By Archbishop Michael Jackels
The following is a summary reflection of the sixth talk given by Father Raniero Cantalamessa to the US bishops during their 2019 retreat:
We begin by being with Jesus, being taught by him, and following his lead, even when Jesus leads us into the Passion of Gethsemane.
In 1997 I was sent to work in one of the Vatican offices. I didn’t want to go. And after only a few months, I didn’t want to stay.
I felt that I was out of my depth intellectually, as well as being able to understand and make myself understood in the Italian language.
As a consequence of my shortcomings, I was often corrected, and passed over when assignments were handed out; it was humiliating to my sinful pride.
I concluded that I was a burden to the Vatican, and working there was a burden to me. So, I asked my bishop to call me back to the diocese. Why prolong everyone’s agony?
In response, he told me to stay for the agreed-upon number of years. But when time was up, he extended my stay there even longer, in spite of my asking to be recalled.
That was a dark time for me. I prayed: God, if I must stay, please give me the knowledge of theology and Italian so I can do the work. Nothing.
I was in my own agony in the garden, struggling to fit my will to the mystery of God’s will, and to understand the whys and wherefores of it all.
My agony doesn’t seem like much when you consider what others have to endure. But then, God never tests us beyond our limit, and I am a spiritual wimp.
I was saved by the counsel of Father Kentenich, the founder of Schoenstatt, which inspired a mantra that I would repeatedly repeat to myself until my soul became calm:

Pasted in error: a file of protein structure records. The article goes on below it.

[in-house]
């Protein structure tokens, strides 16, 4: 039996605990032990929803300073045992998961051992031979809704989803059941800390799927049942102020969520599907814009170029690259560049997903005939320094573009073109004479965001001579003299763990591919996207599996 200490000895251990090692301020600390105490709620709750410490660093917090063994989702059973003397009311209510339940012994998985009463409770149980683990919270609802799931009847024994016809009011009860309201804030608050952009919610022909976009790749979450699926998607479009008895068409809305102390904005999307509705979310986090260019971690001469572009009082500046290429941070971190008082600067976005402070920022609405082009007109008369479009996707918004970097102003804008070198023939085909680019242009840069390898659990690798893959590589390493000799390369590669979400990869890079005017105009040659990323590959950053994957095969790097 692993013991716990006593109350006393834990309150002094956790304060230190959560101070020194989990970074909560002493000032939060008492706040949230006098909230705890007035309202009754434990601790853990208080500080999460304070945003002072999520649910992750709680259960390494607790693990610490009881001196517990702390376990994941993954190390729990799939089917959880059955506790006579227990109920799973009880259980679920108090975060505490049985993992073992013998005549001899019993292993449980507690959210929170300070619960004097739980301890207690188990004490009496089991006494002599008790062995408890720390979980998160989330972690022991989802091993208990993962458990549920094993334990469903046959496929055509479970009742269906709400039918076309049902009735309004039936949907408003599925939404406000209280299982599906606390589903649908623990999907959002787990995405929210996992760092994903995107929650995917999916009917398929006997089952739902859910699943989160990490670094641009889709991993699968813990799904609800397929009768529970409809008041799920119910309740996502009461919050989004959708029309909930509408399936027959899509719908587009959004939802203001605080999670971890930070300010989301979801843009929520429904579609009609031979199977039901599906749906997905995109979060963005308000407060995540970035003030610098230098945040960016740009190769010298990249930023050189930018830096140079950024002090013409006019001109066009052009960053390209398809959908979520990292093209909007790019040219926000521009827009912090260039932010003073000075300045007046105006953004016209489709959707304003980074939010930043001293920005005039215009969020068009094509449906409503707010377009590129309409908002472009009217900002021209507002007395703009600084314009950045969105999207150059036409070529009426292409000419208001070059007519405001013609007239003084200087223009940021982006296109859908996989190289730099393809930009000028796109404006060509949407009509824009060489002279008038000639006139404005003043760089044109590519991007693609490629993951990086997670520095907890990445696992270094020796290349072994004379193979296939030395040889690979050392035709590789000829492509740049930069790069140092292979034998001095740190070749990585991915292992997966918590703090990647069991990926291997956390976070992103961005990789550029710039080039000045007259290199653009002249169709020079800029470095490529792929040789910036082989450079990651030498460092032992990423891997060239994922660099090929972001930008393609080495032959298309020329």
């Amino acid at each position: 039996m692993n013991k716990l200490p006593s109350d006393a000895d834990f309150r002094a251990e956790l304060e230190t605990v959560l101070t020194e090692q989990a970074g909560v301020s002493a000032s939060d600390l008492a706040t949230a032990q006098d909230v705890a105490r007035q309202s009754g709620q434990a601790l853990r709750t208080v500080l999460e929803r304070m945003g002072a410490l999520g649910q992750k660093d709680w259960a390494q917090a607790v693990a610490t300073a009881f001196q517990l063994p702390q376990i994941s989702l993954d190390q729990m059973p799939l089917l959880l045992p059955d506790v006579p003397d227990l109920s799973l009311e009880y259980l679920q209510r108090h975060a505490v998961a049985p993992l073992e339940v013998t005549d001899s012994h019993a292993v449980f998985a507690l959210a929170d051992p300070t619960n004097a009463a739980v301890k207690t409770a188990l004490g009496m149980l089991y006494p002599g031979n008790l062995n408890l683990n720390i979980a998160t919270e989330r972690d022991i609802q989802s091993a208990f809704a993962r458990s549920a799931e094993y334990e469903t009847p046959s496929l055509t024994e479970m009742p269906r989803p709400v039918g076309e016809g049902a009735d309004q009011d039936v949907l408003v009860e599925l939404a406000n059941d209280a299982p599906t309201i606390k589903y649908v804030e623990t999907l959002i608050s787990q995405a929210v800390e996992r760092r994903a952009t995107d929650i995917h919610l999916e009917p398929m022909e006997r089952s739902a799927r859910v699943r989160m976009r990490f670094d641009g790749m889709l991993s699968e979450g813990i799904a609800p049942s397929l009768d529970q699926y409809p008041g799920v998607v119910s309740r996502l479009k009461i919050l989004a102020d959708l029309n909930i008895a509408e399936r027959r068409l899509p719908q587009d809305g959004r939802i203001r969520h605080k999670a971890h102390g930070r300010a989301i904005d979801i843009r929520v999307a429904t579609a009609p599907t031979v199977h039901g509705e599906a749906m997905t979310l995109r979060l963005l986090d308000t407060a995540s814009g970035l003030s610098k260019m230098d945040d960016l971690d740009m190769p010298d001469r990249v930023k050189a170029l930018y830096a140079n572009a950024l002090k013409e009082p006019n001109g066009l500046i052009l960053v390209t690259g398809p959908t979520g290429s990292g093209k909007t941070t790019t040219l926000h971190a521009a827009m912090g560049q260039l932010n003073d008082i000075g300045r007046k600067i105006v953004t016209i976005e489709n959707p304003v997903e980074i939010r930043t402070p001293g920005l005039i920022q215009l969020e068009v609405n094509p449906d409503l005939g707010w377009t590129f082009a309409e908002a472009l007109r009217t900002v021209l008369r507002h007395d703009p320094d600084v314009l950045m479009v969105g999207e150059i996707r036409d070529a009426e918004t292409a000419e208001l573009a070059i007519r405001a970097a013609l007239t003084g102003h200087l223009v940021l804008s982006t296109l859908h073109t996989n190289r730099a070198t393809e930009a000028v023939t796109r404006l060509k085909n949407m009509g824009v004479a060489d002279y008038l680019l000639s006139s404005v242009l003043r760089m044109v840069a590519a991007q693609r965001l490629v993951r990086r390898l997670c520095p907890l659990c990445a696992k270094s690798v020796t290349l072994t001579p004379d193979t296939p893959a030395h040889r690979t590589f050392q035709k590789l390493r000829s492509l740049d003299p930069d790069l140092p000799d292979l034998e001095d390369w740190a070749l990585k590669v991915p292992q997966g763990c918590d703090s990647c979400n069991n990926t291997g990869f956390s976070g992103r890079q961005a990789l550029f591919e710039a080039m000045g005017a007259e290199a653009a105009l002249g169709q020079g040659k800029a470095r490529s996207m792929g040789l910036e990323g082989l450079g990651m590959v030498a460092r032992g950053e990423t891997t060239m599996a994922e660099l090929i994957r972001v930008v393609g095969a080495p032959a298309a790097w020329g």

Hand of God, out of love, for my need.
Nothing happens outside of God’s Providence, and what the Father permits is good, given by a loving Father to children that he loves.
How can suffering be good? That was fodder for much meditation, which produced the following possible explanations. See if any of them resonate with your experience:
· It provides a point of identity with Jesus, who suffered, even though innocent
· It is an opportunity to join our sufferings to Christ’s cross for the benefit of others
· It opens our eyes to other people who suffer, and makes us compassionate to them
· It is a wake-up call, sometimes to repent, or to start really living each moment
· It toughens us up to survive and thrive through the rigors of life
· It makes us comfortable with mystery – there isn’t always an answer for everything
Avoid suffering by all means. Use acceptable means to be rid of it. But if neither of those are possible, then follow Jesus into the Passion of Gethsemane, and with God’s help endure it, trying to see the hand of God, out of love, for your need.